Locality Planning Energy Holdings Limited (ASX:LPE) is a small-cap stock with a market capitalization of AU$34m. While investors primarily focus on the growth potential and competitive landscape of the small-cap companies, they end up ignoring a key aspect, which could be the biggest threat to its existence: its financial health. Why is it important? Given that LPE is not presently profitable, it’s essential to understand the current state of its operations and pathway to profitability. The following basic checks can help you get a picture of the company's balance sheet strength. However, this is not a comprehensive overview, so I suggest you dig deeper yourself into LPE here.
Does LPE Produce Much Cash Relative To Its Debt?
LPE's debt levels surged from AU$1.3m to AU$4.3m over the last 12 months , which accounts for long term debt. With this growth in debt, LPE's cash and short-term investments stands at AU$3.4m , ready to be used for running the business. Its negative operating cash flow means calculating cash-to-debt wouldn't be useful. For this article’s sake, I won’t be looking at this today, but you can examine some of LPE’s operating efficiency ratios such as ROA here.
Can LPE pay its short-term liabilities?
With current liabilities at AU$3.2m, the company has maintained a safe level of current assets to meet its obligations, with the current ratio last standing at 2.05x. The current ratio is the number you get when you divide current assets by current liabilities. For Electric Utilities companies, this ratio is within a sensible range as there's enough of a cash buffer without holding too much capital in low return investments.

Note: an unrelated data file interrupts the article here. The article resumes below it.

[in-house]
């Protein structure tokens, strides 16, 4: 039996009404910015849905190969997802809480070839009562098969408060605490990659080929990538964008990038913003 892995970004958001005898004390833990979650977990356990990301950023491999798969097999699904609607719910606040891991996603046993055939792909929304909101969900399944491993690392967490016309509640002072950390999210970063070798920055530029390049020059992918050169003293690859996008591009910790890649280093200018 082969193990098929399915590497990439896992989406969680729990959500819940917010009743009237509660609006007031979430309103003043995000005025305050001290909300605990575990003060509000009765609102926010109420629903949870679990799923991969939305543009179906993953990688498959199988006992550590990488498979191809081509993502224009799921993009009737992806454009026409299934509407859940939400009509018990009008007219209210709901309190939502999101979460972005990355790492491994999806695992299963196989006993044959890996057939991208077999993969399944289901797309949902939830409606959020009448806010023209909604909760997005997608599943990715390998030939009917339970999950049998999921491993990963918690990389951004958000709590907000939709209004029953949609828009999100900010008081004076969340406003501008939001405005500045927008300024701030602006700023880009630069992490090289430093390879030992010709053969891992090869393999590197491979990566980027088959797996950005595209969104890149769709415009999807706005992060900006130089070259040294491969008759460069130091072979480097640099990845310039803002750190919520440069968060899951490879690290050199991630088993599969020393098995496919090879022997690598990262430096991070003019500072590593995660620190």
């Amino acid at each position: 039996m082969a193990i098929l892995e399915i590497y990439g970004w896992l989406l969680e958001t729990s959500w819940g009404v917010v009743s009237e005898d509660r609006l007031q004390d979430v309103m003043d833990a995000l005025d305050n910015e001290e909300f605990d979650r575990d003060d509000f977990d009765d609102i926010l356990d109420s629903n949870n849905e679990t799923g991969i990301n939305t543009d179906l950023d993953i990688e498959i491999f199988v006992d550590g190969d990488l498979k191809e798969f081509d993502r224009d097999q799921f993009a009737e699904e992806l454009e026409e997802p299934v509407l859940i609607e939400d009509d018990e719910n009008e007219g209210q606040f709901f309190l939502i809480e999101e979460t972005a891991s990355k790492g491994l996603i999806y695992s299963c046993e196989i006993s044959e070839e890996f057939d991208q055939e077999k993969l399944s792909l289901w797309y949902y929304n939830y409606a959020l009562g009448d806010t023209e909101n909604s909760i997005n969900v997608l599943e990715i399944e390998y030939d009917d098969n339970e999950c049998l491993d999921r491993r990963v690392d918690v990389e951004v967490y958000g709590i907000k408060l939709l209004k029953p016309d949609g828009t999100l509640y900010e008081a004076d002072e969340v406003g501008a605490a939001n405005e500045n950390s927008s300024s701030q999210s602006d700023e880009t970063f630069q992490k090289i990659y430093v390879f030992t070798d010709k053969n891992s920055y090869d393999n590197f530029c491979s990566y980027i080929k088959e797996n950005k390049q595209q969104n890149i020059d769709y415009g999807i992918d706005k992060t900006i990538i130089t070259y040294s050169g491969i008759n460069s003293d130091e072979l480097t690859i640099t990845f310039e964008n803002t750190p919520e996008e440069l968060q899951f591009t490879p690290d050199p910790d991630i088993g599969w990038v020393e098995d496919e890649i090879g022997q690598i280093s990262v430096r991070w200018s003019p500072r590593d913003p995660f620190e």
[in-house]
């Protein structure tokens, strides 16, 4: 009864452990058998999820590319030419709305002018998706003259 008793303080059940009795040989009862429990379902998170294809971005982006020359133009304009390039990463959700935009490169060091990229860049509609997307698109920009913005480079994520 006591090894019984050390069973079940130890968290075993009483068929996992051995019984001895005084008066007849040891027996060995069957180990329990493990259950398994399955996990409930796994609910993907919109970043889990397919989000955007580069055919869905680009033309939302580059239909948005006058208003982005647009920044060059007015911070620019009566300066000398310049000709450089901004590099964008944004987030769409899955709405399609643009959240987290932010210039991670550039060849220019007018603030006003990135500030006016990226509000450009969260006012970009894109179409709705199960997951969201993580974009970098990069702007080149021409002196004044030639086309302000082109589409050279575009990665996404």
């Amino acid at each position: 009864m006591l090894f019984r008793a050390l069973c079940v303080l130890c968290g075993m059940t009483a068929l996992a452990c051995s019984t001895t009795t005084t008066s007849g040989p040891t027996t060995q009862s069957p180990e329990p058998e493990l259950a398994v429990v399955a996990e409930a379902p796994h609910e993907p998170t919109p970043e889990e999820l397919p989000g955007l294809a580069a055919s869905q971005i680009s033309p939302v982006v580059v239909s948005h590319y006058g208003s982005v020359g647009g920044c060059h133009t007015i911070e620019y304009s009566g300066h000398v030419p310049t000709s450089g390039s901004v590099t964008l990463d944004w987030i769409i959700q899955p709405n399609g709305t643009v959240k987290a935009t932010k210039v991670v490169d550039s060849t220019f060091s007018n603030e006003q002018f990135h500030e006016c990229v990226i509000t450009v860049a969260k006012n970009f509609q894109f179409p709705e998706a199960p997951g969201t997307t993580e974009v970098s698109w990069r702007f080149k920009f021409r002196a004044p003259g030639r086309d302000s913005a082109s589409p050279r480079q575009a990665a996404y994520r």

Can LPE service its debt comfortably?
LPE is a relatively highly levered company with a debt-to-equity of 81%. This is somewhat unusual for small-caps companies, since lenders are often hesitant to provide attractive interest rates to less-established businesses. However, since LPE is currently unprofitable, sustainability of its current state of operations becomes a concern. Maintaining a high level of debt, while revenues are still below costs, can be dangerous as liquidity tends to dry up in unexpected downturns.
Although LPE’s debt level is towards the higher end of the spectrum, its cash flow coverage seems adequate to meet obligations which means its debt is being efficiently utilised. This may mean this is an optimal capital structure for the business, given that it is also meeting its short-term commitment. Keep in mind I haven't considered other factors such as how LPE has been performing in the past. You should continue to research Locality Planning Energy Holdings to get a more holistic view of the small-cap by looking at:
- Historical Performance: What has LPE's returns been like over the past? Go into more detail in the past track record analysis and take a look at the free visual representations of our analysis for more clarity.
- Other High-Performing Stocks: Are there other stocks that provide better prospects with proven track records? Explore our free list of these great stocks here.
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